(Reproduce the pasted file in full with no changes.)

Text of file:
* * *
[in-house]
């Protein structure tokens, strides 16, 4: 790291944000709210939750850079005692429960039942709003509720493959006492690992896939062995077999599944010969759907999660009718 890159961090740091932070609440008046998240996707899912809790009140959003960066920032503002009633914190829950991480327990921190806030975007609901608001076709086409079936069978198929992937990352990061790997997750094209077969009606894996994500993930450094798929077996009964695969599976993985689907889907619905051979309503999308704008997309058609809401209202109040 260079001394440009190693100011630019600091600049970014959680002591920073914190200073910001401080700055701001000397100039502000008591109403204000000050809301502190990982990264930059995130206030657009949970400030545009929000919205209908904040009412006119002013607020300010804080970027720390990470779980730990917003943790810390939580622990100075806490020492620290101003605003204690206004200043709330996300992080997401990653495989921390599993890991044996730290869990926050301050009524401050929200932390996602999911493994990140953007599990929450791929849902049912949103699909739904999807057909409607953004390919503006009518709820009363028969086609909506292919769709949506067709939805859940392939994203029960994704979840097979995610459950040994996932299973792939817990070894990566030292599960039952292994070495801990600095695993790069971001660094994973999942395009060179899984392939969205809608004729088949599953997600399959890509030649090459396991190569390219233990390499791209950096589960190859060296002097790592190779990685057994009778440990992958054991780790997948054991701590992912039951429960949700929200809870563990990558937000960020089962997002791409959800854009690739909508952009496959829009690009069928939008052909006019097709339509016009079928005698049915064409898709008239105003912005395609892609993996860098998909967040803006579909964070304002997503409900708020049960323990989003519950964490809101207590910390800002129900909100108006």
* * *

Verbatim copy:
[in-house]
């Protein structure tokens, strides 16, 4: 790291944000709210939750850079005692429960039942709003509720493959006492690992896939062995077999599944010969759907999660009718 890159961090740091932070609440008046998240996707899912809790009140959003960066920032503002009633914190829950991480327990921190806030975007609901608001076709086409079936069978198929992937990352990061790997997750094209077969009606894996994500993930450094798929077996009964695969599976993985689907889907619905051979309503999308704008997309058609809401209202109040 260079001394440009190693100011630019600091600049970014959680002591920073914190200073910001401080700055701001000397100039502000008591109403204000000050809301502190990982990264930059995130206030657009949970400030545009929000919205209908904040009412006119002013607020300010804080970027720390990470779980730990917003943790810390939580622990100075806490020492620290101003605003204690206004200043709330996300992080997401990653495989921390599993890991044996730290869990926050301050009524401050929200932390996602999911493994990140953007599990929450791929849902049912949103699909739904999807057909409607953004390919503006009518709820009363028969086609909506292919769709949506067709939805859940392939994203029960994704979840097979995610459950040994996932299973792939817990070894990566030292599960039952292994070495801990600095695993790069971001660094994973999942395009060179899984392939969205809608004729088949599953997600399959890509030649090459396991190569390219233990390499791209950096589960190859060296002097790592190779990685057994009778440990992958054991780790997948054991701590992912039951429960949700929200809870563990990558937000960020089962997002791409959800854009690739909508952009496959829009690009069928939008052909006019097709339509016009079928005698049915064409898709008239105003912005395609892609993996860098998909967040803006579909964070304002997503409900708020049960323990989003519950964490809101207590910390800002129900909100108006």